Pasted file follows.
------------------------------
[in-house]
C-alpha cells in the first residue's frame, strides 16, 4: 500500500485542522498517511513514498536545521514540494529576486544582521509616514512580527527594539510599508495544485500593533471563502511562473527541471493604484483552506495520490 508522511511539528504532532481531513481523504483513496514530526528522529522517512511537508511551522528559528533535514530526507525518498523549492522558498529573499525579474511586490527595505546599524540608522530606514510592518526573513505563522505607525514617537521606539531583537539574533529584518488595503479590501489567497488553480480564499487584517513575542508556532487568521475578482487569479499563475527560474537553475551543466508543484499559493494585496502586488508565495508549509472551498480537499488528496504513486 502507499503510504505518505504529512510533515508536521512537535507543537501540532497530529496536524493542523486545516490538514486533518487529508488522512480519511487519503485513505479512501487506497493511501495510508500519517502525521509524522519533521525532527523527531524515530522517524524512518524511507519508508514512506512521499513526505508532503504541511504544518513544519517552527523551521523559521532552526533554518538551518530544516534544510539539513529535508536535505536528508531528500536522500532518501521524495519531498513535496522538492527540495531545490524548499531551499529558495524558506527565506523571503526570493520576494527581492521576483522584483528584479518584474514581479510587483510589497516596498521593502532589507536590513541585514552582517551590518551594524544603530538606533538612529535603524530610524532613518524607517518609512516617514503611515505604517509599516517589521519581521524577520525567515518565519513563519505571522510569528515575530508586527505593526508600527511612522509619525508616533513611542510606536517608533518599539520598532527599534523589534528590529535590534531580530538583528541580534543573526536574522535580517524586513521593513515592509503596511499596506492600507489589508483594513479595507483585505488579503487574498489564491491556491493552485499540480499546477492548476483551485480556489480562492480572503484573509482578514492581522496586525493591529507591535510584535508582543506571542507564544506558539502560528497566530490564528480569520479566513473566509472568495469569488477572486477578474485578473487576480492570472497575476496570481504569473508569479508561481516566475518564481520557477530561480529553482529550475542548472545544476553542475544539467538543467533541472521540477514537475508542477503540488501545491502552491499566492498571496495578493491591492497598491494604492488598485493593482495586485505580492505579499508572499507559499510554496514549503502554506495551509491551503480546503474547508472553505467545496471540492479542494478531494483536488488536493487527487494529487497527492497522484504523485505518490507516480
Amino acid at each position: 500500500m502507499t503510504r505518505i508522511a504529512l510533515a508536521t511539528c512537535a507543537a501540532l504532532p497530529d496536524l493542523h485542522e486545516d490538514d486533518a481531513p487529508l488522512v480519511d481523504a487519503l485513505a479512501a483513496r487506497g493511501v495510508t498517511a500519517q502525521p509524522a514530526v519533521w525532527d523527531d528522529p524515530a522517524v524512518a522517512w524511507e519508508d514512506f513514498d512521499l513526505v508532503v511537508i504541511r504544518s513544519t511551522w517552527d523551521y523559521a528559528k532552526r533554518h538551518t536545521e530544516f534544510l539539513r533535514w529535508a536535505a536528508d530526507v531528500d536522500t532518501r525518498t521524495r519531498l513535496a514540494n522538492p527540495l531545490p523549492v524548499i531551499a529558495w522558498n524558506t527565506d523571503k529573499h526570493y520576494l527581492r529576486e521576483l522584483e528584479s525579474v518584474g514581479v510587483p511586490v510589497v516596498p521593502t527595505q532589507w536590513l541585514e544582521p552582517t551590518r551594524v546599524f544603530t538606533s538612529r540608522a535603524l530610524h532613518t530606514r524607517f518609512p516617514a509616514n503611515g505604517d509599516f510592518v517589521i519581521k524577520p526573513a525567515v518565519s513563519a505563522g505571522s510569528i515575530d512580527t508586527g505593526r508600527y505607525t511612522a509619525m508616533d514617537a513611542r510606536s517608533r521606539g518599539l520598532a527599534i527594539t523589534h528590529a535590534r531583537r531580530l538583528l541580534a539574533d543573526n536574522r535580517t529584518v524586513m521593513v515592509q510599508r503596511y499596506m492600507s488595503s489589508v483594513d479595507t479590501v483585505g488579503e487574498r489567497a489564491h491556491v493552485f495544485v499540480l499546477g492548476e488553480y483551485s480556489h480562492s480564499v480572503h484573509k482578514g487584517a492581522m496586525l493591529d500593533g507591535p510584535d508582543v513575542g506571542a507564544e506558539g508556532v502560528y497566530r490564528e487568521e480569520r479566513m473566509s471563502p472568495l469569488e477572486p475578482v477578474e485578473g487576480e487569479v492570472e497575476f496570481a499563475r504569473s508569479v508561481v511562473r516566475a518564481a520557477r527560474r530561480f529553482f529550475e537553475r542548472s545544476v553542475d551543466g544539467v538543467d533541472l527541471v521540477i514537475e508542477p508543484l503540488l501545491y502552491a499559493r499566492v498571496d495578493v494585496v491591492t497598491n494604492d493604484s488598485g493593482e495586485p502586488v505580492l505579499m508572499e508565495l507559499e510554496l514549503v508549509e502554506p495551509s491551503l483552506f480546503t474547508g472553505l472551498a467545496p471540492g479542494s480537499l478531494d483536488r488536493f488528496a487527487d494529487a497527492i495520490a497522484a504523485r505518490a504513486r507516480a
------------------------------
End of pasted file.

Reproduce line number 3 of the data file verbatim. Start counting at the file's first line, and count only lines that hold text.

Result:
Amino acid at each position: 500500500m502507499t503510504r505518505i508522511a504529512l510533515a508536521t511539528c512537535a507543537a501540532l504532532p497530529d496536524l493542523h485542522e486545516d490538514d486533518a481531513p487529508l488522512v480519511d481523504a487519503l485513505a479512501a483513496r487506497g493511501v495510508t498517511a500519517q502525521p509524522a514530526v519533521w525532527d523527531d528522529p524515530a522517524v524512518a522517512w524511507e519508508d514512506f513514498d512521499l513526505v508532503v511537508i504541511r504544518s513544519t511551522w517552527d523551521y523559521a528559528k532552526r533554518h538551518t536545521e530544516f534544510l539539513r533535514w529535508a536535505a536528508d530526507v531528500d536522500t532518501r525518498t521524495r519531498l513535496a514540494n522538492p527540495l531545490p523549492v524548499i531551499a529558495w522558498n524558506t527565506d523571503k529573499h526570493y520576494l527581492r529576486e521576483l522584483e528584479s525579474v518584474g514581479v510587483p511586490v510589497v516596498p521593502t527595505q532589507w536590513l541585514e544582521p552582517t551590518r551594524v546599524f544603530t538606533s538612529r540608522a535603524l530610524h532613518t530606514r524607517f518609512p516617514a509616514n503611515g505604517d509599516f510592518v517589521i519581521k524577520p526573513a525567515v518565519s513563519a505563522g505571522s510569528i515575530d512580527t508586527g505593526r508600527y505607525t511612522a509619525m508616533d514617537a513611542r510606536s517608533r521606539g518599539l520598532a527599534i527594539t523589534h528590529a535590534r531583537r531580530l538583528l541580534a539574533d543573526n536574522r535580517t529584518v524586513m521593513v515592509q510599508r503596511y499596506m492600507s488595503s489589508v483594513d479595507t479590501v483585505g488579503e487574498r489567497a489564491h491556491v493552485f495544485v499540480l499546477g492548476e488553480y483551485s480556489h480562492s480564499v480572503h484573509k482578514g487584517a492581522m496586525l493591529d500593533g507591535p510584535d508582543v513575542g506571542a507564544e506558539g508556532v502560528y497566530r490564528e487568521e480569520r479566513m473566509s471563502p472568495l469569488e477572486p475578482v477578474e485578473g487576480e487569479v492570472e497575476f496570481a499563475r504569473s508569479v508561481v511562473r516566475a518564481a520557477r527560474r530561480f529553482f529550475e537553475r542548472s545544476v553542475d551543466g544539467v538543467d533541472l527541471v521540477i514537475e508542477p508543484l503540488l501545491y502552491a499559493r499566492v498571496d495578493v494585496v491591492t497598491n494604492d493604484s488598485g493593482e495586485p502586488v505580492l505579499m508572499e508565495l507559499e510554496l514549503v508549509e502554506p495551509s491551503l483552506f480546503t474547508g472553505l472551498a467545496p471540492g479542494s480537499l478531494d483536488r488536493f488528496a487527487d494529487a497527492i495520490a497522484a504523485r505518490a504513486r507516480a